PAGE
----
My Greek DNA stretches across Greece from the ancient city of Olympia (Yiayia Helen Patsuris Metos) to the high mountain village of Stromi in the Roumeli region (Papou Chris Metos), through Megara in Attiki (Papou Pete Saltas) and across the sea to Gavalahori, Crete (Yiayia Stella Nepolis Saltas). Greek blood runs hot, but it’s my Cretan blood line (originally Nebavlakis but shortened to Nepolis) that proudly boils hottest of all. This Cretan recipe is all about vrasto (vra-STO), meaning boiled.
I have been dancing to traditional Cretan music since the second grade, joining hands with thousands of fellow Utah Cretans—one of the oldest and largest Cretan communities in the USA—all dedicated to preserving and celebrating Crete’s rich heritage. From long tradition, Cretan weddings feature ARNI VRASTO, typically served late into the wedding party night—hours after the wedding reception meal was served and with plenty of drinks and dancing in between. We Utah Cretans also serve this time honored meal at our horoesperithas (dance parties) twice a year.
Dancing builds appetites. After working up a sweat dancing maleviziotis, syrtos, and sousta, the crowd takes a break around midnight to eat arni vrasto and pilafi. Arni (Are-NEE) means lamb, but we simply call it vrasto. Everyone settles in as the big feast arrives, over flowing serving plates of vrasto landing on the tables. Boiled lamb and lemon rice (with even more lemon added at the table) may not sound exotic but you know, some of the best things in life are not.
I’ve always depended on special occasions to get my fill of vrasto. But that’s no longer enough for me. I decided to master the dish myself. Over a recent FaceTime session, I attempted the recipe with my good friend and fellow foodie, Matthaios Daoutis. He’s a Chicago Cretan who will attempt to cook just about anything. It turns out, making vrasto is even more straightforward than I imagined. Just season the lamb with salt and pepper, boil the meat until tender, reserve the broth to make the pilafi, and of course add lots of lemon. Boiled lamb. Simple.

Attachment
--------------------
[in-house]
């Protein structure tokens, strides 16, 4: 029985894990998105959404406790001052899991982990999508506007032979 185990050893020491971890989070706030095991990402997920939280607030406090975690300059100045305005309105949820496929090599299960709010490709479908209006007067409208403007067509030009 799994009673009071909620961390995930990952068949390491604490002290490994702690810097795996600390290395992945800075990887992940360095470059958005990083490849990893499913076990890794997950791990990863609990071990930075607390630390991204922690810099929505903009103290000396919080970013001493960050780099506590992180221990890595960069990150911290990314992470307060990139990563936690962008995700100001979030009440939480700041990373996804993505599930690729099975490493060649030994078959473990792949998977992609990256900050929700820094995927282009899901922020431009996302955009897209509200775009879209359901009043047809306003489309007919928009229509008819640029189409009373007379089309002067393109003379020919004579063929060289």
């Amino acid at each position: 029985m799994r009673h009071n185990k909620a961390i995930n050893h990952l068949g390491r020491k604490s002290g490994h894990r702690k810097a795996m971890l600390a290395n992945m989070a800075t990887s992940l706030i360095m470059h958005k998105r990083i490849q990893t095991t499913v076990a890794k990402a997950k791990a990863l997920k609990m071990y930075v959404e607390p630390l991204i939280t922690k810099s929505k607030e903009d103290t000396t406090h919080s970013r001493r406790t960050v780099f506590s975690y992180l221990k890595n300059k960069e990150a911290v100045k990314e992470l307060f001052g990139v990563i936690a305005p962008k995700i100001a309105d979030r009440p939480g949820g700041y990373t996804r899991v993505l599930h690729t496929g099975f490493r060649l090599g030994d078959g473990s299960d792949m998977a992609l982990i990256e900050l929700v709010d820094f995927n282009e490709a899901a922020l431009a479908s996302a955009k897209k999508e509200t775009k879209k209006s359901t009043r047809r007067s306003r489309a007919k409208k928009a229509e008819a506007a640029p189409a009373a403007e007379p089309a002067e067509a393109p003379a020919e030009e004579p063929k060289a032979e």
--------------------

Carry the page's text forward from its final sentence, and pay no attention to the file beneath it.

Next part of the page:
If you know any Cretans, I highly suggest asking them to take you to a local horoesperitha to get a full Cretan experience. Take your dancing shoes and do not leave before the arni vrasto and pilafi arrive.
- For the lamb:
- 4 pounds lamb shoulders, cut into thick pieces*
- 2 tablespoons pepper, plus more to taste
- 2 teaspoons salt, plus more to taste
- Many, many lemons, cut into quarters
- ¼ cup butter
- 2 cups long grain white rice
- 6 cups reserved meat liquid from pot
- ½ cup lemon juice
- Wash the lamb pieces and fully season with salt and pepper.
- Fill a large pot with enough water to cover the meat. Add the lamb and bring to a boil. Let simmer for 1 ½ to 2 hours until the meat is tender. Add more salt and pepper to the water if necessary.
- While the meat is cooking, fatty particles will rise to the surface. Use a slotted spoon and remove during the cooking process.
- Once the lamb is nearly done, drain the water of impurities and set the lamb aside. Reserve the liquid to use as the juice for pilafi.
- In a medium saucepan, melt the butter, add the rice and stir together for 2-3 minutes. Add lemon juice and stir, followed by the lamb broth. Let simmer for 15-20 minutes, until the rice is soft. There should be some liquid covering the rice. If not, add a little more broth or water. Remove from heat, cover the pot and let stand for 5 minutes so the rice can absorb the remaining liquid to make a creamy pilafi.
- Place the lamb vrasto and pilafi together on a serving platter.
- Serve with as many halved lemons as you can find.